Colder water during the fall and winter can hold more dissolved gases, including chlorine, which will escape when you open your faucet. Also, microbial organisms are less active in colder conditions, resulting in a slower decline in chlorine levels. 

     2) Personal Sensitivity

Some customers’ palettes are more sensitive than others.

     3) Flushing

The Portland Water Bureau may have flushed fire hydrants in your neighborhood, and you may be noticing a slightly higher level of chlorine. We manually flush fire hydrants as a part of maintaining high quality drinking water, and flushing brings in fresh water with slightly higher chlorine levels. The amount of chlorine you detect is safe to drink.

     4) Adjustment to Different Water

Some customers that travel out of town and return to Portland may also notice a difference in taste if they temporarily get used to a different water source.

     5) Medication

A change in taste and smell are common side effects from some medications. Some medications can taste bitter or contribute to dry mouth which may influence how drinking water tastes. Be sure to consult with your physician if you are concerned with the side effects.   

Does the Portland Water Bureau add additional chlorine in the distribution system?

We do not add additional chlorine boosters in the distribution system. Instead, chloramines serve as a long-acting and stable disinfectant used to deliver safe drinking water as it travels through over 2,200 miles of pipe. The Portland Water Bureau, along with many other drinking water systems in the country, has been using chloramines as a disinfectant for public health since 1957.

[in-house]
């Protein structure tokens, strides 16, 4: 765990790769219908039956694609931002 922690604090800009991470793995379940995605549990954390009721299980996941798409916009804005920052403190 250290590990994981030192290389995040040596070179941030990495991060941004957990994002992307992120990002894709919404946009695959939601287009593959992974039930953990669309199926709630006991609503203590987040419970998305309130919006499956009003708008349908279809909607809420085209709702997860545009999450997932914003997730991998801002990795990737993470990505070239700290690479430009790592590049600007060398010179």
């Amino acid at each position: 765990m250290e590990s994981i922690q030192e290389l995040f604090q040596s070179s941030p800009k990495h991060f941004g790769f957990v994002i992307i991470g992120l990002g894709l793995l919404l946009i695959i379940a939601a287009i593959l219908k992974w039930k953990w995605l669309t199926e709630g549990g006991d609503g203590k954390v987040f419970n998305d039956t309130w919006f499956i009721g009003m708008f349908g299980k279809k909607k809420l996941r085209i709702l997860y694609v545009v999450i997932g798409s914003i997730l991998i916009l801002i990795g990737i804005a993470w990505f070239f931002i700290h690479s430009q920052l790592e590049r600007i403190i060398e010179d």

What if I am sensitive to chlorine or chloramines?  How can I reduce my exposure?

While from a public health perspective it is not necessary to remove chloramines, some people are more sensitive to chlorine than others. Individuals with health concerns, including skin sensitivities to chloramines, should consult with their health practitioner to learn more.

Some customers choose to use filters to remove chlorine taste and odor from their drinking water and shower. The Portland Water Bureau recommends NSF/ANSI Standard 42 certified filters for reducing chloramines for consumption.

The NSF/ANSI Standard 177 is for showerheads that reduce free chlorine.  Since Portland uses chloramine (chlorine + ammonia) and not free chlorine, filters with the NSF/ANSI 177 standard may not work effectively.  Some certified granular activated carbon showerheads claim to reduce chloramine. Customers may have success with vitamin C showerhead filters, but these are not certified.

An inexpensive option to dechlorinate water for drinking purposes includes adding dissolvable vitamin C tablets, acidic fruit (e.g. orange, lemon, lime), or sliced cucumber to a pitcher of water. The vitamin C or ascorbic acid neutralizes chloramines, and according to the Center for Disease Control, “reduces the disinfectant to tasteless and colorless form of chloride.”

What should I do if I receive dialysis treatment?

Dialysis requires a large amount of water to clean a patient’s blood. Dialysis centers remove all chemical disinfectants including chlorine and chloramines. Consult with your health care professional if you have specific questions.  For customers with dialysis systems inside their home, contact the Portland Water Bureau Water Line at 503-823-7525 or to sign up for notifications when chlorine levels are adjusted.

Will chloramines affect my pets or aquatic animals?

Chloramines and ammonia must be removed for indoor or outdoor fish, reptiles, shellfish, and amphibians. Safe treatment products including granular activated charcoal filtration systems, dechlorinator products, and water conditioner additives are available at aquarium supply stores. Hobbyists should always follow product instructions.

Will chloramines affect plants or gardens?

According to the Center for Disease Control, “Plants are not harmed by water treated with chloramine.” Some customers, however, use dechlorinator tablets to remove chloramines before applying water to plants or making compost teas.